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Q: Special use laser/inkjet printers ( Answered,   0 Comments )
Subject: Special use laser/inkjet printers
Category: Computers > Hardware
Asked by: newbie-ga
List Price: $25.00
Posted: 03 Nov 2002 05:27 PST
Expires: 03 Dec 2002 05:27 PST
Question ID: 97229
Among all the inkjet and laser printing options, I am looking for the
best, most cost effective and reliable machine(s) that would print on
heavier, "mailable" preprinted material.  I am interested in printers
that could if necessary print in duplex mode, using the duplex mode to
print variable addresses.  B/W printers are fine but I would like to
know if there are color printers that would meet the requirements,
particularly the duplex function.  Inkjet color printers are more
economical but I can't find any with duplex capabilities.  Is this a
function of how they print?  I'm aware of these capabilities for high
end commercial grade printers but I'm interested in smaller desk top
Subject: Re: Special use laser/inkjet printers
Answered By: drdavid-ga on 03 Nov 2002 10:06 PST
I am interpreting "heavier, 'mailable' preprinted material" to mean
typical postcard stock, which in the US paper market is usually 67#
Bristol, but could also be a heavier, denser card stock. You don’t
specify your throughput needs, but since you are seeking "desktop
models," I am assuming that you are planning relatively small jobs. If
you are really printing a lot of material, then you should seriously
consider a "high-end commercial-grade" printer, such as a Xerox
Docutech, because the net cost per printed page will actually be lower
and your productivity will be higher.

Similarly, while ink jet printers are cheaper in the sense that you
can buy one for less, you will find that the cost-per-page for even a
color laser printer is less than for an ink jet printer if you are
going to print a lot of pages. Also the speed (pages per minute) is
likely to be significantly faster for your job on a laser printer. If
you’re doing only small jobs not very often so that the capital cost
of the equipment is a big deal, then an ink jet printer would
certainly be the way to go. You can get all the capabilities you are
looking for, including duplex feeding of card stock.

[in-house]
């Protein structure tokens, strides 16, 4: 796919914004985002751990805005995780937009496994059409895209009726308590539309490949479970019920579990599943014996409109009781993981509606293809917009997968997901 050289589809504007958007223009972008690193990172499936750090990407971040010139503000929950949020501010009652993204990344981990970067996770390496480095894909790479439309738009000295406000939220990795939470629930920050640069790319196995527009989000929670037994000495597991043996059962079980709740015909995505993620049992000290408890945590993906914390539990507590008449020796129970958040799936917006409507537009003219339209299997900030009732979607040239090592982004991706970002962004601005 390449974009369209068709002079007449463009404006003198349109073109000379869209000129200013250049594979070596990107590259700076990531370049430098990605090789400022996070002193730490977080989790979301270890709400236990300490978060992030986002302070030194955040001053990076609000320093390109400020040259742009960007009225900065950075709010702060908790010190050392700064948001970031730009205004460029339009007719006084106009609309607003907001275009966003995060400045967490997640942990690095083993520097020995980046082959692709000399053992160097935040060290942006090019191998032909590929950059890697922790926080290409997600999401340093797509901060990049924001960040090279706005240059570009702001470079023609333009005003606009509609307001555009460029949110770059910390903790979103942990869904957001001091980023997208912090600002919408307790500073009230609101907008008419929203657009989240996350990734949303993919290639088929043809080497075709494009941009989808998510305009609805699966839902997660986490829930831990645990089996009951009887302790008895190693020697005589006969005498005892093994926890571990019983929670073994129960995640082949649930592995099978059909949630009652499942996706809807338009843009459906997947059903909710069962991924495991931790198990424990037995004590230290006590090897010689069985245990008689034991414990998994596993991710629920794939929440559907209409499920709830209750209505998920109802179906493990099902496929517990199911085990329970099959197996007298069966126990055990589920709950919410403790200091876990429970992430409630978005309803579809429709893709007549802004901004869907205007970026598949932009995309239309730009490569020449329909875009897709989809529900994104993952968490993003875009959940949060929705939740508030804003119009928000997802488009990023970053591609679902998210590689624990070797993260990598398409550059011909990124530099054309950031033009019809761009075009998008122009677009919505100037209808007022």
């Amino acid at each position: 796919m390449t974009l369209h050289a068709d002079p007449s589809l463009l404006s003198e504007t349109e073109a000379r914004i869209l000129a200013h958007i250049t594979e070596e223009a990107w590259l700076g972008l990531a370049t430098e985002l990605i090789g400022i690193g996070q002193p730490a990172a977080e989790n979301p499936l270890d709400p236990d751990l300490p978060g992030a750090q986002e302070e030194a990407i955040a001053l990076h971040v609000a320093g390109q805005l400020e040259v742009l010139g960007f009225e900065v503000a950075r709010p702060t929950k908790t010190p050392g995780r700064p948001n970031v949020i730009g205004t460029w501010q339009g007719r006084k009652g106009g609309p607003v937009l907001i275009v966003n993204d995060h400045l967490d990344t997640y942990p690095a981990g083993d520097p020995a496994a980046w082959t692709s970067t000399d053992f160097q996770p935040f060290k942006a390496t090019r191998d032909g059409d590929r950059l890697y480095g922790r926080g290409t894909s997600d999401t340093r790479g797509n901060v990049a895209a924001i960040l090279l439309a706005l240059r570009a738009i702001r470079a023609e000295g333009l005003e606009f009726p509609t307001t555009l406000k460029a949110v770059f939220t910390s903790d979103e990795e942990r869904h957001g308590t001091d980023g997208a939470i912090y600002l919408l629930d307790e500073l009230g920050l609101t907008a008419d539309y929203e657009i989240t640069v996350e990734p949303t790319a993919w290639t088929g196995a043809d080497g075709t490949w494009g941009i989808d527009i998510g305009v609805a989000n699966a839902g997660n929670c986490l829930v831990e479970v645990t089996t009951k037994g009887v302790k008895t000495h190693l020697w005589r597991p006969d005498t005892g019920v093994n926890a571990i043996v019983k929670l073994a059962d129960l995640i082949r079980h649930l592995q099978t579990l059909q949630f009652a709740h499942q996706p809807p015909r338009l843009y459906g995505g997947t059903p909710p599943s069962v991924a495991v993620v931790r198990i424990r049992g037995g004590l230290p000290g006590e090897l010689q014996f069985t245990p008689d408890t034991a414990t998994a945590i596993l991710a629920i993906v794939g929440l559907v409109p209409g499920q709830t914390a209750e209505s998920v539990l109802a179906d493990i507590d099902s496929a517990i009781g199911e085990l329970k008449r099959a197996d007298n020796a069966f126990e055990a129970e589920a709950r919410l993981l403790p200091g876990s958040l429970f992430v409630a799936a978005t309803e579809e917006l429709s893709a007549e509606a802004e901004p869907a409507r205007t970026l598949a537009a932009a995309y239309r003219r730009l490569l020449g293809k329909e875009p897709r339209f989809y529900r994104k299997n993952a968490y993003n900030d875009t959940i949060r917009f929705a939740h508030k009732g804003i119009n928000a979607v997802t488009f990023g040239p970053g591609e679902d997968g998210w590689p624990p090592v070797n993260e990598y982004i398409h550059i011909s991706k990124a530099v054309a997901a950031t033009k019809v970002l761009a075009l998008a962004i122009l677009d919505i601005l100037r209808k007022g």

Regarding the duplex-feeding of card stock, I just did a quick
experiment to verify that printers you are likely to consider should
have no trouble. Both machines I tested are now a few years old, so
you can expect current models to perform uneventfully as well. I used
67# Bristol card stock for a two-sided print using the manufacturer’s
duplexer. I printed in color on an HP 970 Cse ink jet printer and in
black-and-white on a Lexmark Optra S 1620. Both machines behaved
perfectly. Note that the ink jet machine was quite slow in duplex
printing since it paused between sides to allow the ink on the first
side to dry partially.

Duplex attachments are available for most printers intended for the
business printing market. Not knowing exactly what your budget and
target printing volumes are, I can only give some illustrative
examples from current product lines. These are links to the US
offerings of two companies as examples, but similar offerings are
available from other companies as well.


Most of Lexmark’s color and black-and-white laser printers offer
duplexing options. Their ink jet printers do not. All can handle card

Hewlett Packard:

Most of HP’s laser printers and a few of their ink jet printers offer
duplexing options and can print on card stock.

If you want some help narrowing the choices, please give some more
details about your application, volumes and budget, and I’ll try to

Request for Answer Clarification by newbie-ga on 04 Nov 2002 05:43 PST
I appreciate your thoughts but would like your to amplify your
comments on high end commercial.  There seems to be a huge gulf
between the inexpensive desk top printers and a docutech which is a
quarter of a million investment.  Is there a reasonable mid-ground?

Clarification of Answer by drdavid-ga on 04 Nov 2002 08:20 PST
Certainly, there is a reasonable middle ground! There is a continuum
of offerings out there to suit almost any target printing volume. All
of the newer copiers from Xerox, for example, are actually
scanner/printers, and they are available in a wide range of speeds and
with a wide range of features. Most of the printer and copier
manufacturers offer some products that would do your job. A quarter of
a million dollars is actually not all that much to printers used to
investing in multi-million-dollar presses (some may buy multiple
Docutech's to handle there variable-information printing needs), but
if it's a lot of money for your application, then there is indeed a
lot of middle ground. Depending on your needs you can go for
"high-end" products from companies like HP and Lexmark (desktop
black-and-white laser printers have been pushed to about 40 letter
pages per minute) or "low-end" products from companies that focus on
the commercial market. Again, if you give me more details about your
needs, I may be able to steer you to some particular models to
consider, or you could just check your local yellow pages for
printer/copier dealers and get their sales pitches.
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